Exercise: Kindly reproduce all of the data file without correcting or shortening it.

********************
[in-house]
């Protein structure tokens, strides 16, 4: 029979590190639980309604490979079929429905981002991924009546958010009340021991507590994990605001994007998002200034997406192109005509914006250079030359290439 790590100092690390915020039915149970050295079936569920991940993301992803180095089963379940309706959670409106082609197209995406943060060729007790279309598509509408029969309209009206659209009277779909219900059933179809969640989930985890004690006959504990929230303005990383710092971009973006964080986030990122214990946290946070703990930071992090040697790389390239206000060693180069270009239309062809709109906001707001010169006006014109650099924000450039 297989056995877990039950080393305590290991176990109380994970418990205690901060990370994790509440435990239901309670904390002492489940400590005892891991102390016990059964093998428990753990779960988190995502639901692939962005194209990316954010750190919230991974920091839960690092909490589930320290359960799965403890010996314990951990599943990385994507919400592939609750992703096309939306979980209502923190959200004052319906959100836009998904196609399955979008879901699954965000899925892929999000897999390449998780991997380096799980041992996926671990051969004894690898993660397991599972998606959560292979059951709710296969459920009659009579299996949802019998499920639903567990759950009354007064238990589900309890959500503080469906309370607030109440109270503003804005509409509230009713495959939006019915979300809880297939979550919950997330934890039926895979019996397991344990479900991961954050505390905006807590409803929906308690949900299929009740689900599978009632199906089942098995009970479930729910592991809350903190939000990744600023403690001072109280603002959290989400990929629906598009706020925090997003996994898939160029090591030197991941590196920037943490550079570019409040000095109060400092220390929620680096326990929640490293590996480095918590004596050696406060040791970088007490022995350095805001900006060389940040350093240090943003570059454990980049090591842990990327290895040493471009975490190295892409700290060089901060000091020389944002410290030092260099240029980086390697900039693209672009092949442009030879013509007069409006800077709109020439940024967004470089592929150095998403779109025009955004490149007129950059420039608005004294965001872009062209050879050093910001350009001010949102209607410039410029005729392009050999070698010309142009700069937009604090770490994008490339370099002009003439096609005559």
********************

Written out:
[in-house]
């Protein structure tokens, strides 16, 4: 029979590190639980309604490979079929429905981002991924009546958010009340021991507590994990605001994007998002200034997406192109005509914006250079030359290439 790590100092690390915020039915149970050295079936569920991940993301992803180095089963379940309706959670409106082609197209995406943060060729007790279309598509509408029969309209009206659209009277779909219900059933179809969640989930985890004690006959504990929230303005990383710092971009973006964080986030990122214990946290946070703990930071992090040697790389390239206000060693180069270009239309062809709109906001707001010169006006014109650099924000450039 297989056995877990039950080393305590290991176990109380994970418990205690901060990370994790509440435990239901309670904390002492489940400590005892891991102390016990059964093998428990753990779960988190995502639901692939962005194209990316954010750190919230991974920091839960690092909490589930320290359960799965403890010996314990951990599943990385994507919400592939609750992703096309939306979980209502923190959200004052319906959100836009998904196609399955979008879901699954965000899925892929999000897999390449998780991997380096799980041992996926671990051969004894690898993660397991599972998606959560292979059951709710296969459920009659009579299996949802019998499920639903567990759950009354007064238990589900309890959500503080469906309370607030109440109270503003804005509409509230009713495959939006019915979300809880297939979550919950997330934890039926895979019996397991344990479900991961954050505390905006807590409803929906308690949900299929009740689900599978009632199906089942098995009970479930729910592991809350903190939000990744600023403690001072109280603002959290989400990929629906598009706020925090997003996994898939160029090591030197991941590196920037943490550079570019409040000095109060400092220390929620680096326990929640490293590996480095918590004596050696406060040791970088007490022995350095805001900006060389940040350093240090943003570059454990980049090591842990990327290895040493471009975490190295892409700290060089901060000091020389944002410290030092260099240029980086390697900039693209672009092949442009030879013509007069409006800077709109020439940024967004470089592929150095998403779109025009955004490149007129950059420039608005004294965001872009062209050879050093910001350009001010949102209607410039410029005729392009050999070698010309142009700069937009604090770490994008490339370099002009003439096609005559």